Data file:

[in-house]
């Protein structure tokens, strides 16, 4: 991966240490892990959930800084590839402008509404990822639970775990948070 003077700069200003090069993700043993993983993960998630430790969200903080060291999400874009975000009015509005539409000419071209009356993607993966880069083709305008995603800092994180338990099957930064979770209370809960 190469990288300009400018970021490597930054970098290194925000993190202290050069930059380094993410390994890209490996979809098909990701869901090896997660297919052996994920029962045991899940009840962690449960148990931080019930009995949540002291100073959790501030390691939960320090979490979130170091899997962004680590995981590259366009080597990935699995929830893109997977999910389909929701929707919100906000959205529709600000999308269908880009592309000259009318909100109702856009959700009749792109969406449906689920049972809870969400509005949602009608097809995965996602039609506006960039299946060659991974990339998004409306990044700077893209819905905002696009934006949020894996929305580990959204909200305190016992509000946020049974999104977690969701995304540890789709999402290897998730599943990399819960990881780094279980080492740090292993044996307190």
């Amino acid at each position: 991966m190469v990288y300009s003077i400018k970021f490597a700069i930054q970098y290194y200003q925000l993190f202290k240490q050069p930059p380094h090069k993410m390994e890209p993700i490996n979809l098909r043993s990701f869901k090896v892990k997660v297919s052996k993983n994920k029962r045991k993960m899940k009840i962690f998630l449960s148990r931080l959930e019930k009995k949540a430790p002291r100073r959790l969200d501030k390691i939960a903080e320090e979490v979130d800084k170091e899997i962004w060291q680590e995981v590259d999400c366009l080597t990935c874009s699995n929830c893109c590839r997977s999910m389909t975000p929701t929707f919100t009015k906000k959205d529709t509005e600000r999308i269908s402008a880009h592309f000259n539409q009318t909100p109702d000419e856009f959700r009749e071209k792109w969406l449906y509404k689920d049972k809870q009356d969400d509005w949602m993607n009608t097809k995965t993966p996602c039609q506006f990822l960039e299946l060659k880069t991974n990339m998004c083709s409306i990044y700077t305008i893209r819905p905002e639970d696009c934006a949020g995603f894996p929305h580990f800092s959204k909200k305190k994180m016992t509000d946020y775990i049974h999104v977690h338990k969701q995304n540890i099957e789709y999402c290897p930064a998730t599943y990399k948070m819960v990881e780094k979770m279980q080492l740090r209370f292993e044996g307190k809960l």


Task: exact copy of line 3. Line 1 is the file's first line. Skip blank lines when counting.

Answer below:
């Amino acid at each position: 991966m190469v990288y300009s003077i400018k970021f490597a700069i930054q970098y290194y200003q925000l993190f202290k240490q050069p930059p380094h090069k993410m390994e890209p993700i490996n979809l098909r043993s990701f869901k090896v892990k997660v297919s052996k993983n994920k029962r045991k993960m899940k009840i962690f998630l449960s148990r931080l959930e019930k009995k949540a430790p002291r100073r959790l969200d501030k390691i939960a903080e320090e979490v979130d800084k170091e899997i962004w060291q680590e995981v590259d999400c366009l080597t990935c874009s699995n929830c893109c590839r997977s999910m389909t975000p929701t929707f919100t009015k906000k959205d529709t509005e600000r999308i269908s402008a880009h592309f000259n539409q009318t909100p109702d000419e856009f959700r009749e071209k792109w969406l449906y509404k689920d049972k809870q009356d969400d509005w949602m993607n009608t097809k995965t993966p996602c039609q506006f990822l960039e299946l060659k880069t991974n990339m998004c083709s409306i990044y700077t305008i893209r819905p905002e639970d696009c934006a949020g995603f894996p929305h580990f800092s959204k909200k305190k994180m016992t509000d946020y775990i049974h999104v977690h338990k969701q995304n540890i099957e789709y999402c290897p930064a998730t599943y990399k948070m819960v990881e780094k979770m279980q080492l740090r209370f292993e044996g307190k809960l």